SmartStart: Results of a large point of entry study into preloading alcohol and associated behaviours

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Devilly, Grant J
Allen, Corey
Brown, Kathleen
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Background: There is a growing trend of preloading with alcohol before entering entertainment districts. It is claimed that this occurs to save money and that preloading may be a good indicator of harmful drinking and risk taking behaviours more generally. No study has collected data from a large sample as the participants entered entertainment districts and measured blood alcohol concentration (BAC) levels and self-reported drinking and risk taking behaviours in a systematic way. Methods: In this research, police and academics worked together to gauge the breadth and depth of preloading behaviours. In all, 3039 people completed a questionnaire and were breathalysed as they entered entertainment districts in Queensland, Australia. Of those, 2751 represented people from Brisbane and this data, collected every Thursday night to Sunday morning during the warm months, was analysed. Results: More than 79% of people reported to preload and 71% returned a BAC greater than zero, both with little difference between the genders. Of preloaders, the mean BAC was 0.071, with ‘to socialise with friends’ being the primary reason given for preloading. Increasing preloading BAC was related to increasing risk taking and antisocial behaviours, as well as alcohol abuse and dependence. Older people entering entertainment districts had more accurate estimates of their BAC, yet 20% of our sample did not understand how the BAC system worked. Conducting the research was associated with a higher access rate to police and a lower arrest rate in the areas of data collection in comparison to the same nights 1 year earlier. Conclusion: Preloading is widespread and involves moderate to heavy drinking in the Australian population visiting entertainment districts. Any interventions to curb drinking behaviours and reduce violence in night time entertainment districts need to involve approaches aimed at cultural phenomena, such as preloading behaviours.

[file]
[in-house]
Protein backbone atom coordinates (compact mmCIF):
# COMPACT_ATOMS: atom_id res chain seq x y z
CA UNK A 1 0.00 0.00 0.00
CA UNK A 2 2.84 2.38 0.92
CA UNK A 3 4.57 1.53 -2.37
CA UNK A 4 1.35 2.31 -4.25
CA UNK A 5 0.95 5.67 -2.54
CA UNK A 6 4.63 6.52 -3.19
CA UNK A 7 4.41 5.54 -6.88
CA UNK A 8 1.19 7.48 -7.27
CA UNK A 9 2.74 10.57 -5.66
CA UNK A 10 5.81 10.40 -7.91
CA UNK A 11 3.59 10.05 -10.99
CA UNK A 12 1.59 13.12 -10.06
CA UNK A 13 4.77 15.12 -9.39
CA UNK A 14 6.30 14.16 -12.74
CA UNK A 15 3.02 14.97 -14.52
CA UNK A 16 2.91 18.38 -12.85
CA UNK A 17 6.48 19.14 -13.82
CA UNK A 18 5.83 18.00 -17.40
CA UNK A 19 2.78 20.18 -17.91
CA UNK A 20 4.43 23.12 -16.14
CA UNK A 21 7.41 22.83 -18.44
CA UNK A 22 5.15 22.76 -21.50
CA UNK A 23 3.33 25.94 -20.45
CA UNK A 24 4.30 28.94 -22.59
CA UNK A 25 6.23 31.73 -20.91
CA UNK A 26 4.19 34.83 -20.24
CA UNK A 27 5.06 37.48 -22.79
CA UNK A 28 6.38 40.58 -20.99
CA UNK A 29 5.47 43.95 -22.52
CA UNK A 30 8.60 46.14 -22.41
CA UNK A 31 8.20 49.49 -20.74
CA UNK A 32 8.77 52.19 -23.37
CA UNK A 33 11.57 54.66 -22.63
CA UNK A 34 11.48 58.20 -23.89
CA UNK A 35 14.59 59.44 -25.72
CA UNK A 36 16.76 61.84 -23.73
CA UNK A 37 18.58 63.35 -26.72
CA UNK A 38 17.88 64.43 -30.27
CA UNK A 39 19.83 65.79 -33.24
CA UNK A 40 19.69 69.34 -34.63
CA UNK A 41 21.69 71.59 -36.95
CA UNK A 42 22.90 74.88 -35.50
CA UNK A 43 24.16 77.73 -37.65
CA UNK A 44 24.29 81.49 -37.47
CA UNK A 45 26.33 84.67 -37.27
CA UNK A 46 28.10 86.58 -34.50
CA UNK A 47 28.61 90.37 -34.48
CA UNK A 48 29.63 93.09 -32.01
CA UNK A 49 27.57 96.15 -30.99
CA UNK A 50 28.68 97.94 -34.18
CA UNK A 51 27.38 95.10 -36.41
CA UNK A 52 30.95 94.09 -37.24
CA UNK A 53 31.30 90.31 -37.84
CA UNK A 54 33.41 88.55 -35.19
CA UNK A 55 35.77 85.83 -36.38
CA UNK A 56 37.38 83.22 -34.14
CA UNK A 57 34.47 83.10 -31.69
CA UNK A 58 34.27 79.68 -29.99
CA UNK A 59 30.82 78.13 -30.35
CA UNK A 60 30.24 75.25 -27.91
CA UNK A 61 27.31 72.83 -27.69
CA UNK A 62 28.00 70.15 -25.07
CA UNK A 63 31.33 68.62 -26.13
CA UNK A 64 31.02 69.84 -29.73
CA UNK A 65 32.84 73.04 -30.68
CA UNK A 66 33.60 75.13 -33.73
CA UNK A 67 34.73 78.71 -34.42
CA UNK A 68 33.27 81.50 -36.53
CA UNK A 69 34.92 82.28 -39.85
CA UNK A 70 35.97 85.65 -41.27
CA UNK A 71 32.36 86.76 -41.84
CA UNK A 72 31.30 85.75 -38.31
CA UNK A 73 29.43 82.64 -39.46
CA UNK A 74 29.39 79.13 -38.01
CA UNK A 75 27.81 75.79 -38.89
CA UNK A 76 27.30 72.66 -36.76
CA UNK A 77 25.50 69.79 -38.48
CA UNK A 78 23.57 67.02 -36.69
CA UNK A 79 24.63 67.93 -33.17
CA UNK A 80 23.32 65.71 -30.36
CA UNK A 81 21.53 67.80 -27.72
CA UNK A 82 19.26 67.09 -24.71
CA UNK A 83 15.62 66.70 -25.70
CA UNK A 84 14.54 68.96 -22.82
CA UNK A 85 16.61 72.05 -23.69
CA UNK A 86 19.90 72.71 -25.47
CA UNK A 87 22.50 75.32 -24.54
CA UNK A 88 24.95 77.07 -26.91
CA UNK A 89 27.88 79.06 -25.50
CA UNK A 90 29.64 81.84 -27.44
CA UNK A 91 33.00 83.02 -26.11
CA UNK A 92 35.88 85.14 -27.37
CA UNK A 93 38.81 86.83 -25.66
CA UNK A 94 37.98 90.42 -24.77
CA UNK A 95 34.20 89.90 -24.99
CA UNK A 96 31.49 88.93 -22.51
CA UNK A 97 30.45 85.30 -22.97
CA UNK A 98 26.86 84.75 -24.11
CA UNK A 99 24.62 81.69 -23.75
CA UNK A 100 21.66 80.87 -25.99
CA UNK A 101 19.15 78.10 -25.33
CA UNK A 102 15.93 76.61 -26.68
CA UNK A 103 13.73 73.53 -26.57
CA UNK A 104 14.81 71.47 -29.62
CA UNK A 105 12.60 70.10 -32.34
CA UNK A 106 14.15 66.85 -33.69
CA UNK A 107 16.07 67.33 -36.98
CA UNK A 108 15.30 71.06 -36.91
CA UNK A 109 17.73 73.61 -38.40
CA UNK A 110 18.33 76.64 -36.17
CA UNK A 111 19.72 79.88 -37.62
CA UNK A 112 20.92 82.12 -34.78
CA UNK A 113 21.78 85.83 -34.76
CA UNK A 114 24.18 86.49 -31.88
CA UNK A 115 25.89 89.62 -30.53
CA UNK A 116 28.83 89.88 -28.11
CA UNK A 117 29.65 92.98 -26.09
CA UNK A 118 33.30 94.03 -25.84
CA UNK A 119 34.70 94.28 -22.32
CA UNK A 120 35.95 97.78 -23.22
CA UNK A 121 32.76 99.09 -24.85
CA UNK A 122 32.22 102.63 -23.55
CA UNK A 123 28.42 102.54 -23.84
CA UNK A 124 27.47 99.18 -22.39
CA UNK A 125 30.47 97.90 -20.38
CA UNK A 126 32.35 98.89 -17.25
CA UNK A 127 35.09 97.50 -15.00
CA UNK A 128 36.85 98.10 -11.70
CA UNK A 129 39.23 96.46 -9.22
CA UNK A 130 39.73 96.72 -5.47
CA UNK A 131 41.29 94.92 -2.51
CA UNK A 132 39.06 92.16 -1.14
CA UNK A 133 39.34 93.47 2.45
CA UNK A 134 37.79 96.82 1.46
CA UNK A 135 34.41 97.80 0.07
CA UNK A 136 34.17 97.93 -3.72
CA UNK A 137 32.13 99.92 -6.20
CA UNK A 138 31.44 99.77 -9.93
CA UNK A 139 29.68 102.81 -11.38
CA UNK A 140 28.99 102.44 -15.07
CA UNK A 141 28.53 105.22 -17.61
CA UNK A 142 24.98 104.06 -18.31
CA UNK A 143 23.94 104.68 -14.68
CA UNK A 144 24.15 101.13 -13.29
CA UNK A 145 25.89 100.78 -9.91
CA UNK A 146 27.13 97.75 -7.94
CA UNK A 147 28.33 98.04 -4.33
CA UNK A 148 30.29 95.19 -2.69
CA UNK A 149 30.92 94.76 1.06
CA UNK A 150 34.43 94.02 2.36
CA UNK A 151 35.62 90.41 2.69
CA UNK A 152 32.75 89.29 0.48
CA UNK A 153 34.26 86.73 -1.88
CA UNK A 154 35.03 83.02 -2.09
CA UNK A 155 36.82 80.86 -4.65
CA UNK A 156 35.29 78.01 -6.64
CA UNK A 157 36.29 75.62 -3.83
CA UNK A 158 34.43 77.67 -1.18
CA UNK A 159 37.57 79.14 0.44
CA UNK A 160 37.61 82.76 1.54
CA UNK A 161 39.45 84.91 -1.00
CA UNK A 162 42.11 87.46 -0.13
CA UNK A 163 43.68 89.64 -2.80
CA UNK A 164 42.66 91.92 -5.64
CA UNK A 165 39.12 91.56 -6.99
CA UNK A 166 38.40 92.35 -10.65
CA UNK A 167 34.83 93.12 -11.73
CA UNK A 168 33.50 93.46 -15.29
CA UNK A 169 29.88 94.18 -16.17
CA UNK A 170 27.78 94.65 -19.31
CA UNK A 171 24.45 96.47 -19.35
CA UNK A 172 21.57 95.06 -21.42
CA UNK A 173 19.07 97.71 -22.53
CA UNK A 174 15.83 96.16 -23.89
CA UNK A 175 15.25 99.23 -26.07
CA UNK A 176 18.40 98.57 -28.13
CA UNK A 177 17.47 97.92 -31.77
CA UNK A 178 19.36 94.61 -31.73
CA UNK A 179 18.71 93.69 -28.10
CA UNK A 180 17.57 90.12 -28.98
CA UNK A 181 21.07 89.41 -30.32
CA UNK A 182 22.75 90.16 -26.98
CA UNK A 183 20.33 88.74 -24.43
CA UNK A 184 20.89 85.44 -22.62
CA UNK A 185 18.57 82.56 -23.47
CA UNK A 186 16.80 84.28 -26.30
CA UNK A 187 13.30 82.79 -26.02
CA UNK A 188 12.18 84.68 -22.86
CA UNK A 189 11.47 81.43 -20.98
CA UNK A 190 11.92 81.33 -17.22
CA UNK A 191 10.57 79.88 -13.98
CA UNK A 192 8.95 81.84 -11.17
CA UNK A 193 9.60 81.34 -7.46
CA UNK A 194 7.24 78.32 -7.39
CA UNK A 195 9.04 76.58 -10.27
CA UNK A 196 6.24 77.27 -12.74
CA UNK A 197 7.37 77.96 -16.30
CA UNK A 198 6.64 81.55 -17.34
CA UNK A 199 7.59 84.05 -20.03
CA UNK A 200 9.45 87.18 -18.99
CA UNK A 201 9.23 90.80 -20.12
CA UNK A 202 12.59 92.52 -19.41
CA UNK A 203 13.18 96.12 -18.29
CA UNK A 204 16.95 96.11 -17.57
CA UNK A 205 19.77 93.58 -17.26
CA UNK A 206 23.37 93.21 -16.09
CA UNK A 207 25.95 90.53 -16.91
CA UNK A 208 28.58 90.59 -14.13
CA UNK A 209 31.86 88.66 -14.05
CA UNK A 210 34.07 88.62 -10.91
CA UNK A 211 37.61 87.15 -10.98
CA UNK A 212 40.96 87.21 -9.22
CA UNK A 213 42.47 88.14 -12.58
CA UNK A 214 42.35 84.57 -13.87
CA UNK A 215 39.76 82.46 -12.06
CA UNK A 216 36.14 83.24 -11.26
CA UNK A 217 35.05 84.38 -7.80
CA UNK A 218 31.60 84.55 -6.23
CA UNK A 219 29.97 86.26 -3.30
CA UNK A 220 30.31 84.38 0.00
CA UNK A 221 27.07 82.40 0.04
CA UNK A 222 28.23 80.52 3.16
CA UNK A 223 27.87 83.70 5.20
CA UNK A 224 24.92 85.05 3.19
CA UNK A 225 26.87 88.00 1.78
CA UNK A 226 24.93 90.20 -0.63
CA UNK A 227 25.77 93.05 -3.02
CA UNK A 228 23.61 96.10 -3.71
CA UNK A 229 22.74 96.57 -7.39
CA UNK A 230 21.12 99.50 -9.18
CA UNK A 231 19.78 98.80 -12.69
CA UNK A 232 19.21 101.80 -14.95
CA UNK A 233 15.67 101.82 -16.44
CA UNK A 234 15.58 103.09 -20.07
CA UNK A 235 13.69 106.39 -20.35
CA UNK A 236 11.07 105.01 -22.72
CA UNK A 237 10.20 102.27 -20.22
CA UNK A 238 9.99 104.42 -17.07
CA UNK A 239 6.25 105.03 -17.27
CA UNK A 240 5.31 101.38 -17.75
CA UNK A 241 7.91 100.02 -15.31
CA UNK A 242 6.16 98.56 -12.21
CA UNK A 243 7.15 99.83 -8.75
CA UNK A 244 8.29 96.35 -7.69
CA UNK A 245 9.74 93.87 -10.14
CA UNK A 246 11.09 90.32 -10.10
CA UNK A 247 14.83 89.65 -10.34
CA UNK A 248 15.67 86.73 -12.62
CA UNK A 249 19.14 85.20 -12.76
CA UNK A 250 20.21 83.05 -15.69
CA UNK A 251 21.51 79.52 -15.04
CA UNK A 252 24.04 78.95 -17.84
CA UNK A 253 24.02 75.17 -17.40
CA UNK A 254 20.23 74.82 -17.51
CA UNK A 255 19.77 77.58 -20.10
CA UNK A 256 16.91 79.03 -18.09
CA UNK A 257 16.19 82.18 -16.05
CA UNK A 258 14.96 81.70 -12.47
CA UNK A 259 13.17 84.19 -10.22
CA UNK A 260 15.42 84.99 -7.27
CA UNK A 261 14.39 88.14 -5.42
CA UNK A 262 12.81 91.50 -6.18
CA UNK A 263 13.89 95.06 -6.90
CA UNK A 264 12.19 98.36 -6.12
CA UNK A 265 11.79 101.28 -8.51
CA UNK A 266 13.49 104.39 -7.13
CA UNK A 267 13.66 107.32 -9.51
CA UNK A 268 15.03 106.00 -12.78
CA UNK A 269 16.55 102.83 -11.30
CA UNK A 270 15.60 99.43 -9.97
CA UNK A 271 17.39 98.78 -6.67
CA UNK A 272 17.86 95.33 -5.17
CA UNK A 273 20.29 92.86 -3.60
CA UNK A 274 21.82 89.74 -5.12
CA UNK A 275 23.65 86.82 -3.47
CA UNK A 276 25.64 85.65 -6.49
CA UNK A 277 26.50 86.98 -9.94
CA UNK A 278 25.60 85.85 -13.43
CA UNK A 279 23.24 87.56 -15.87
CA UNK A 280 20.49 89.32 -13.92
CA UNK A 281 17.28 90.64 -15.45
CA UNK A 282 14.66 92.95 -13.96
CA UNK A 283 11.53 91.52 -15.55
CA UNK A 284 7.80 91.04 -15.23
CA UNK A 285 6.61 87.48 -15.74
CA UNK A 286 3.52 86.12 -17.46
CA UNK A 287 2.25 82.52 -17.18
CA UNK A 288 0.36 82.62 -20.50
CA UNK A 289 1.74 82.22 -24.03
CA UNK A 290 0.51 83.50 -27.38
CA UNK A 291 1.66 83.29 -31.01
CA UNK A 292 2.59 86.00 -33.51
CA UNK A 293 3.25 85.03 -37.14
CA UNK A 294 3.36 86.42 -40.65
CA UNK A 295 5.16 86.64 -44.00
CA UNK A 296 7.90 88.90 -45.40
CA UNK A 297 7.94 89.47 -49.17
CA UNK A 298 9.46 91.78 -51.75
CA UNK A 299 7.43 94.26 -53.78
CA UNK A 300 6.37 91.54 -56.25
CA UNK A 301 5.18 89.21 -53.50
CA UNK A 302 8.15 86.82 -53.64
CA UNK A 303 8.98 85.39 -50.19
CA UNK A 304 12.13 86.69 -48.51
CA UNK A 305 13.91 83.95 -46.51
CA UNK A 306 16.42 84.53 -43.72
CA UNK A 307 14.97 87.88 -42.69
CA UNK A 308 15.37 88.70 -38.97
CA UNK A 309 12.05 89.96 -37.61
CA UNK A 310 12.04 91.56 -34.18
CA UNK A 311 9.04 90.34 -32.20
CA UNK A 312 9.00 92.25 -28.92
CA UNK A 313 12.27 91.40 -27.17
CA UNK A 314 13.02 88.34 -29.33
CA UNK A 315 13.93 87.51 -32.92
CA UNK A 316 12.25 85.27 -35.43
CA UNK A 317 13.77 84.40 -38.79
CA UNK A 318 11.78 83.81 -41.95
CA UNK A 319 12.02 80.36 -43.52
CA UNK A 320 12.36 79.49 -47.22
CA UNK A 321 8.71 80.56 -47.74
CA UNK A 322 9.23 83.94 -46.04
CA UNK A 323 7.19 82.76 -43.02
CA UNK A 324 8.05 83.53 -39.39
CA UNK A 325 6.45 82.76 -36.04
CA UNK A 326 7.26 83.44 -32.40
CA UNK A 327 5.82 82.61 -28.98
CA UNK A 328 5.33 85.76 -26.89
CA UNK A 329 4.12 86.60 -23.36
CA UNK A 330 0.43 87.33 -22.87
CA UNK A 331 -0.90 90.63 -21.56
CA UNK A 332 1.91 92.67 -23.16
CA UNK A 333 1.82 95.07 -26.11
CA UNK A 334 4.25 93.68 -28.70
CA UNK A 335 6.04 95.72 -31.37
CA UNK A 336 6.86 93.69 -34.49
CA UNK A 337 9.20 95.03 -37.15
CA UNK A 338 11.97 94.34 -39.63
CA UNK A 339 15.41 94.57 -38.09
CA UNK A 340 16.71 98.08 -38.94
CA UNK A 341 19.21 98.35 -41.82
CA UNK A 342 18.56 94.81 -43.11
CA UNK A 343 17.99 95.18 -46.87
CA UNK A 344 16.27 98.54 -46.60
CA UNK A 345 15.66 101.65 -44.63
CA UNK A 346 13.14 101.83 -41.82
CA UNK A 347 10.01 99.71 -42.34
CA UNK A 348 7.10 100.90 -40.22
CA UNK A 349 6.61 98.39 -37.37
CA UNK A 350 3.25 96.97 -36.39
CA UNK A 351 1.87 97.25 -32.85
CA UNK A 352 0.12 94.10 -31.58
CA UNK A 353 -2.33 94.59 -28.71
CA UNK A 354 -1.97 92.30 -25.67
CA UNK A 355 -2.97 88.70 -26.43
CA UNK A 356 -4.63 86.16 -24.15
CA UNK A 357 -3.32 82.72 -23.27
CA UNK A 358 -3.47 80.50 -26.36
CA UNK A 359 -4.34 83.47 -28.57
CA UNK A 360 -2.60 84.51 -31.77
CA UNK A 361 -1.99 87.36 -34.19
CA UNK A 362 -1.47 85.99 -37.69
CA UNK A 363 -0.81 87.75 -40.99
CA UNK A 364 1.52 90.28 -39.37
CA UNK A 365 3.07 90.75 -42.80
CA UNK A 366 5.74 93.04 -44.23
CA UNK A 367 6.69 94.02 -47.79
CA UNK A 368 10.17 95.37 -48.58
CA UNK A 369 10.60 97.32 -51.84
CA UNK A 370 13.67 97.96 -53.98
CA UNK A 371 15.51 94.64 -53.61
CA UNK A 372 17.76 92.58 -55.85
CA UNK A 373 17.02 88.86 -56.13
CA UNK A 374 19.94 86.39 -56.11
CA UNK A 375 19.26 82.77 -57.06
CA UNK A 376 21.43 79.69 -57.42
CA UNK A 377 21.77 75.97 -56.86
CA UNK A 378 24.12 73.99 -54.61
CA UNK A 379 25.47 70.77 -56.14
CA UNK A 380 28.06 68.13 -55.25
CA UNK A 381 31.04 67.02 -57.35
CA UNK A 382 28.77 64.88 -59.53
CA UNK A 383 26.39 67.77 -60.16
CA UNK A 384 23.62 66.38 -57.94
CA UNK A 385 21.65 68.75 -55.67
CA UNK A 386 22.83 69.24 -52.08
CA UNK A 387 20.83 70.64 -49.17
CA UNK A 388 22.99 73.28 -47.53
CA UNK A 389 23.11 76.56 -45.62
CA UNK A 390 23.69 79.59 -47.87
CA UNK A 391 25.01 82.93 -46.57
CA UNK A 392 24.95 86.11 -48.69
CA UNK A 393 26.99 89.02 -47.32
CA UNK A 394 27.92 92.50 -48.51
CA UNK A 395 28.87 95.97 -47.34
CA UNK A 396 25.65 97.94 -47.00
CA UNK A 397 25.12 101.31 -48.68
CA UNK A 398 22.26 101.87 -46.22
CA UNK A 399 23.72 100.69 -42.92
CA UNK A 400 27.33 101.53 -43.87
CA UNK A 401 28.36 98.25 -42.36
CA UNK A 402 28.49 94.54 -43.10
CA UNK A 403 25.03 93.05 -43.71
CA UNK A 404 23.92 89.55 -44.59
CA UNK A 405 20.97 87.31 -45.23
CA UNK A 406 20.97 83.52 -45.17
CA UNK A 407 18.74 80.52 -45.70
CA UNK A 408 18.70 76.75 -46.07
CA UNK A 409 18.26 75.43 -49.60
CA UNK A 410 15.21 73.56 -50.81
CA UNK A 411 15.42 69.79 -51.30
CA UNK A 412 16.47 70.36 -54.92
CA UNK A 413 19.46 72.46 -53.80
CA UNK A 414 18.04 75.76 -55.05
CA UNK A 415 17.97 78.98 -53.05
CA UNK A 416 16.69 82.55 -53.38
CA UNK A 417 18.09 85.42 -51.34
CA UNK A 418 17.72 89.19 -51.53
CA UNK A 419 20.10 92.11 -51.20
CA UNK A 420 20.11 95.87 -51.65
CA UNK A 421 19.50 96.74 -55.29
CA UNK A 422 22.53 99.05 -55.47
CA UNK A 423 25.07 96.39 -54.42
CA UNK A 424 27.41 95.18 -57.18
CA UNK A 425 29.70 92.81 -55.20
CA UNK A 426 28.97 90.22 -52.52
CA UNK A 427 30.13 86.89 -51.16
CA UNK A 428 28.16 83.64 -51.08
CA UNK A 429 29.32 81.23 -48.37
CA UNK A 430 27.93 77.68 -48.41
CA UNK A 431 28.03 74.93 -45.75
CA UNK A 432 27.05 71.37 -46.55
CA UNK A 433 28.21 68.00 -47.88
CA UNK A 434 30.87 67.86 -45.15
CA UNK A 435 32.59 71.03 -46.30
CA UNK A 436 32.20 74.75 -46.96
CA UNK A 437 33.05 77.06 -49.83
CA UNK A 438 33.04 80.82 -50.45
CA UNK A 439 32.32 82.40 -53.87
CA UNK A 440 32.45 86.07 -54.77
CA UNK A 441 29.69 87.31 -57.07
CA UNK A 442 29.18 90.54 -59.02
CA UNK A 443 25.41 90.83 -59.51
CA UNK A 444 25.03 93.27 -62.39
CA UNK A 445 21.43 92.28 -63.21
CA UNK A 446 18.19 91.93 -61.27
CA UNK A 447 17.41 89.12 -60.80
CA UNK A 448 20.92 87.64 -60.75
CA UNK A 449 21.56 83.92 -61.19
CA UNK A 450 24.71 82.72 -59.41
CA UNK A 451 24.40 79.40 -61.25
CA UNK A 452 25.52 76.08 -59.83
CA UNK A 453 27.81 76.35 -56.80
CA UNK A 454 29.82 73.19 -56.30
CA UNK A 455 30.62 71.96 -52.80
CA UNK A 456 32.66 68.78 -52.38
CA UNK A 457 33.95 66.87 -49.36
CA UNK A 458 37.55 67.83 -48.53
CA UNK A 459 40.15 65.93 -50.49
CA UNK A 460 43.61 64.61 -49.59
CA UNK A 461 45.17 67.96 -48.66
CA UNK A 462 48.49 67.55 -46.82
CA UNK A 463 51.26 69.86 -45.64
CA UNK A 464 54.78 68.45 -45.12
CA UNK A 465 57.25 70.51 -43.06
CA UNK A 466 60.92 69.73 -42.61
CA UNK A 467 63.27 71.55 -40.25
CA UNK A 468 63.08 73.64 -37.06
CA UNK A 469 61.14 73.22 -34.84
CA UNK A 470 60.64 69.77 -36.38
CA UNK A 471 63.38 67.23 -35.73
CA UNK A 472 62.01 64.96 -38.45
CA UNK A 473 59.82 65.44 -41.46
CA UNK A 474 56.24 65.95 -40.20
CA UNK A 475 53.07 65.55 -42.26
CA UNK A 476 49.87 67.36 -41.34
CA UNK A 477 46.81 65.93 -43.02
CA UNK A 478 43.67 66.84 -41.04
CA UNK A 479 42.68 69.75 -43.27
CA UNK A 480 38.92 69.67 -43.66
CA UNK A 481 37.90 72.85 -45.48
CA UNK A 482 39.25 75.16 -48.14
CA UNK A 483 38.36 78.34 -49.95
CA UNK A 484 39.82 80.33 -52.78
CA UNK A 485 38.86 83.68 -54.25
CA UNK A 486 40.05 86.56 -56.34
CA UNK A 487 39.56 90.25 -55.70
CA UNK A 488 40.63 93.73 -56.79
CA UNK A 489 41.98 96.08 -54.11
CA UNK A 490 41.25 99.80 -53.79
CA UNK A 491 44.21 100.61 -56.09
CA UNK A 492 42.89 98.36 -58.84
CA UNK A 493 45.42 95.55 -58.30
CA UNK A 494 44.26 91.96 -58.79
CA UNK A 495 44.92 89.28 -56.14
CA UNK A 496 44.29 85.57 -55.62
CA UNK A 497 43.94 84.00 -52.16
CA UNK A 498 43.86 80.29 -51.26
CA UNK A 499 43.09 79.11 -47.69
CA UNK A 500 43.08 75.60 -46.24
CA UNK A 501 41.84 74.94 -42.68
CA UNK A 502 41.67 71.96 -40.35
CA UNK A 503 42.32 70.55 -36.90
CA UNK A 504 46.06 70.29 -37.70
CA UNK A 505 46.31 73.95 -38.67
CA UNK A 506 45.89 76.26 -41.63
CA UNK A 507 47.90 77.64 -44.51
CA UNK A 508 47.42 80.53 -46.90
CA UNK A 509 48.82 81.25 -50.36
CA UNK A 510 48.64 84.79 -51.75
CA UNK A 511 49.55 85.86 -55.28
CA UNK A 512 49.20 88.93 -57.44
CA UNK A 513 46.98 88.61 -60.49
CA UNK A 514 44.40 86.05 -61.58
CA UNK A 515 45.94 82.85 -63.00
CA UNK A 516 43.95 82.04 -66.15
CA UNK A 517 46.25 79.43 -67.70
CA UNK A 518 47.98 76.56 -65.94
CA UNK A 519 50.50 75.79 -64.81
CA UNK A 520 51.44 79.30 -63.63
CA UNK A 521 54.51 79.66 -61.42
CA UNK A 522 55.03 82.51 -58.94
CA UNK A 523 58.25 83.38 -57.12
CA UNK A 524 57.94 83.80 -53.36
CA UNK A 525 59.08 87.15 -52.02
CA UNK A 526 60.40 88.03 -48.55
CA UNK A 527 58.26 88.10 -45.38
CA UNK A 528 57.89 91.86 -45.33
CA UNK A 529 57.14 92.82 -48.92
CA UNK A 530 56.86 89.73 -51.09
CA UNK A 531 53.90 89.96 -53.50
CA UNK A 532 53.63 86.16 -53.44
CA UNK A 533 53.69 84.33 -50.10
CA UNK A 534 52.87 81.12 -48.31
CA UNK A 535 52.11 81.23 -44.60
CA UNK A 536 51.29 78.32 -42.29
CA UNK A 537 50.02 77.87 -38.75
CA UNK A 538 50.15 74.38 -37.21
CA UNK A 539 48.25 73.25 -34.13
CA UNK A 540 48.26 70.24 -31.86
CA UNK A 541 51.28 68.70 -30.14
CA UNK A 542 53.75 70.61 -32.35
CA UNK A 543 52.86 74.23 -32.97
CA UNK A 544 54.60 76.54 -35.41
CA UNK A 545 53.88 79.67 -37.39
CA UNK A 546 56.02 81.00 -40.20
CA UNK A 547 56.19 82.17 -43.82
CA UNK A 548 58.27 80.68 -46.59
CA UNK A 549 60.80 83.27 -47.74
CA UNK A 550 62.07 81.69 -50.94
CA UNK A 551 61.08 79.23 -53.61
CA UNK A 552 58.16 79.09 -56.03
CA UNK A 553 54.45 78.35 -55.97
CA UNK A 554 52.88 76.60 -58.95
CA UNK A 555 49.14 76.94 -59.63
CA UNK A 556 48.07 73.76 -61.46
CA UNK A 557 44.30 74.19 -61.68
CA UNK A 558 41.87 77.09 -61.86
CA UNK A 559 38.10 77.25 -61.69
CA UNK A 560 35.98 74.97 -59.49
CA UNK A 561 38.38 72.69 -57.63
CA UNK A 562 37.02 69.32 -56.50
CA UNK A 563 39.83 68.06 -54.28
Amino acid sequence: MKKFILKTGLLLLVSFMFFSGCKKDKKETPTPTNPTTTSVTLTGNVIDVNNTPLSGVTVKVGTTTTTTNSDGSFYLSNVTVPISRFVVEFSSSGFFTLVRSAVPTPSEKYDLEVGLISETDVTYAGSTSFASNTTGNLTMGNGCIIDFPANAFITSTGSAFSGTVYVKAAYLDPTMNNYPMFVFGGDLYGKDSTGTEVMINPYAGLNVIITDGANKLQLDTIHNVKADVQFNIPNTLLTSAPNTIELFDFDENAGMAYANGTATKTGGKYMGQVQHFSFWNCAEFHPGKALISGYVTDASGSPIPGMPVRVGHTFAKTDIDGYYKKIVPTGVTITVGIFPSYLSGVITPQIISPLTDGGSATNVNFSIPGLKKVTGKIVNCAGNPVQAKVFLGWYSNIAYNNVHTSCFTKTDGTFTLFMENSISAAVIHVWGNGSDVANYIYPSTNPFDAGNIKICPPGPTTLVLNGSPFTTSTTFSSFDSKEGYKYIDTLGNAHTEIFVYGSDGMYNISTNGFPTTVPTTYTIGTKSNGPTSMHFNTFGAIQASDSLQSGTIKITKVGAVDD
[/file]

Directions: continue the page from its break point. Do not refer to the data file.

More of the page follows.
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International Journal of Drug Policy

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